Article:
Vargas, a 20-year veteran of the police force, has been accused of ordering hacks of at least 43 personal email accounts belonging to at least 30 people, 19 of whom are current NYPD employees, including fellow detectives. He's also accused of paying the service to provide credentials for accessing a target's cellphone records.
According to a complaint unsealed Tuesday in federal court, from April 2010 to October 2012, "Vargas paid certain email hacking services to hack into numerous email accounts which did not belong to him, in order to obtain the login credentials for those accounts."
The primary target of Vargas' alleged surveillance operation was reportedly his former girlfriend, who's also an NYPD employee. Police officials told The New York Times that the couple had a child together, but had broken up.
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The investigation was conducted by the FBI, together with the NYPD's internal affairs bureau. Law enforcement officials told the Times that during the course of an investigation into a pay-for-hacking operation being run from Los Angeles, investigators discovered evidence that some NYPD employees' email accounts had been hacked, which lead them back to Vargas.
FBI investigators said that a digital forensic review of Vargas' hard drive revealed that he'd accessed online cellphone records for July to September 2012, for at least one of his targets. He allegedly also accessed records that listed the phone numbers of everyone to whom the account holder had sent text messages.
According to the complaint, in November 2011, Vargas also accessed the National Crime Information Center (NCIC), which is a centralized database used by U.S. law enforcement agencies to track crime-related information, and obtained information on at least two of the NYPD officers for whom he'd already obtained online email access credentials.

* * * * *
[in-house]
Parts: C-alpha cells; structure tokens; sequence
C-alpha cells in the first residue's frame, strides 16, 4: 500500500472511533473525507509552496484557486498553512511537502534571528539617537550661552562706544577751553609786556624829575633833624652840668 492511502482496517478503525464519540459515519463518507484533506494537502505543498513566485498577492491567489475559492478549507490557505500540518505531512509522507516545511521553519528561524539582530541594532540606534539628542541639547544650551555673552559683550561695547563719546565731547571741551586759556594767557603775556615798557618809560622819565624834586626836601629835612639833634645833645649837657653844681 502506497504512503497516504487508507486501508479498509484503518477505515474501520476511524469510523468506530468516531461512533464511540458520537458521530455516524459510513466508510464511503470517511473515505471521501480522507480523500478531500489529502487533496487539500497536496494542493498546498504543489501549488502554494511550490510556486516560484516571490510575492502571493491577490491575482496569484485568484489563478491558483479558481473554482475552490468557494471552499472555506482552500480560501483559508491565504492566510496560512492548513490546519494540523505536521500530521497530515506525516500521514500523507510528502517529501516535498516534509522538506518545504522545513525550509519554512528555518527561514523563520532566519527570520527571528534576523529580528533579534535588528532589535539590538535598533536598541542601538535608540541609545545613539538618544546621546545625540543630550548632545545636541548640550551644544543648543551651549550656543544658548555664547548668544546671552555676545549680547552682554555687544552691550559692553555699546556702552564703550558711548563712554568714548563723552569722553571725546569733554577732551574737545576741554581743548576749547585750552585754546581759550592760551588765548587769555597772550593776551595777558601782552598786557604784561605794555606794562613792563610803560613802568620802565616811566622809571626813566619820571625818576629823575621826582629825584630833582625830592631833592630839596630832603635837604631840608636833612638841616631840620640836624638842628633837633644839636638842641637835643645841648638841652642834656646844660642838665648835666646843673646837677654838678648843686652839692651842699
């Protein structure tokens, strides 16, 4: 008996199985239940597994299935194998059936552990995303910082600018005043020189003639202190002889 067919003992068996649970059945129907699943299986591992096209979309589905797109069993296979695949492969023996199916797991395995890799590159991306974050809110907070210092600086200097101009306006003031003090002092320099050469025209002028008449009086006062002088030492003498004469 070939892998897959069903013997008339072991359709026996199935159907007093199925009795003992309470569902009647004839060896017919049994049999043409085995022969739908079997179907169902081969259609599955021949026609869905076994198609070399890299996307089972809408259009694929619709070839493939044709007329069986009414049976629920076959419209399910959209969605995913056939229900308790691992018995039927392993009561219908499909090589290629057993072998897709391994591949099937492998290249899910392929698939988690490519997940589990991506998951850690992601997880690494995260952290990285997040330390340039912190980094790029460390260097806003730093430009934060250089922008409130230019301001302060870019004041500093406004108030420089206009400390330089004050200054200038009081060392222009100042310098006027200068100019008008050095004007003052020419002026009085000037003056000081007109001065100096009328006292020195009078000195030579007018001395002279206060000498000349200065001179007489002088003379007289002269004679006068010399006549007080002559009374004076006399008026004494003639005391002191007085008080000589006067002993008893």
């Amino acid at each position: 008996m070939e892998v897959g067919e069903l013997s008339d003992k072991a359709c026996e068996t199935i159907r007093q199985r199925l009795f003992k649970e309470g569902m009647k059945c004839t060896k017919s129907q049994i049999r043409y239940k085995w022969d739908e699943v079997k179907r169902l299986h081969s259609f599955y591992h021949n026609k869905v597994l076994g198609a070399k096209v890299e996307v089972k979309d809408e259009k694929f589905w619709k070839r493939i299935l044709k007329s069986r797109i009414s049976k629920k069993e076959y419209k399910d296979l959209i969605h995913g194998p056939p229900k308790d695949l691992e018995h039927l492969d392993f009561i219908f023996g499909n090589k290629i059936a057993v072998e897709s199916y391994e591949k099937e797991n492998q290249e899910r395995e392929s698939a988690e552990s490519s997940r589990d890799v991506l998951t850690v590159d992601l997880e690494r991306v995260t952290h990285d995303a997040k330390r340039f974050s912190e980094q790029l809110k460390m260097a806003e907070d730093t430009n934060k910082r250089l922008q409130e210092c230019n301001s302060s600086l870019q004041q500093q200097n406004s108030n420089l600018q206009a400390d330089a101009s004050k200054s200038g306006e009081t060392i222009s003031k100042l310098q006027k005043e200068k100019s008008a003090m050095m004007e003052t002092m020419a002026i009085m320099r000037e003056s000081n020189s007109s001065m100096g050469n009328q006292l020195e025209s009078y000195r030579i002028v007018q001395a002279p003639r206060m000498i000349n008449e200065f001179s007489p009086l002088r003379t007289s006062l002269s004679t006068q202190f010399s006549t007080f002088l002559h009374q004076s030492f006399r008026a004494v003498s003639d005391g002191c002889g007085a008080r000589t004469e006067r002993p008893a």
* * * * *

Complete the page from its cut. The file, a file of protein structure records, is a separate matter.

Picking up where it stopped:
According to the complaint, which was filed Monday by FBI special agent Samad Shahrani, who's part of the bureau's Cyber Criminal Intrusion Squad, email hacking services such as the one Vargas allegedly employed typically accept an email-account hacking order, then provide the client with a screenshot of the targeted account's homepage and message saying that the requested account credentials have been obtained and used successfully. At that time, they demand payment, typically by credit card, PayPal or another online payment processor. Shahrani said that after reviewing Vargas' bank and PayPal records, he identified about $4,050 that had been paid to email hacking services, at a rate of $50 to $250 per hacked account.
Vargas has been charged with conspiracy to commit computer hacking and unauthorized access to a law enforcement database.
"Of all places, the police department is not a workplace where one should have to be concerned about an unscrupulous fellow employee," said George Venizelos, who heads the FBI's New York office, in a statement. "Unlike the email accounts, the defendant didn't need to pay anyone to gain access to the NCIC database. But access is not authorization, and he had no authorization."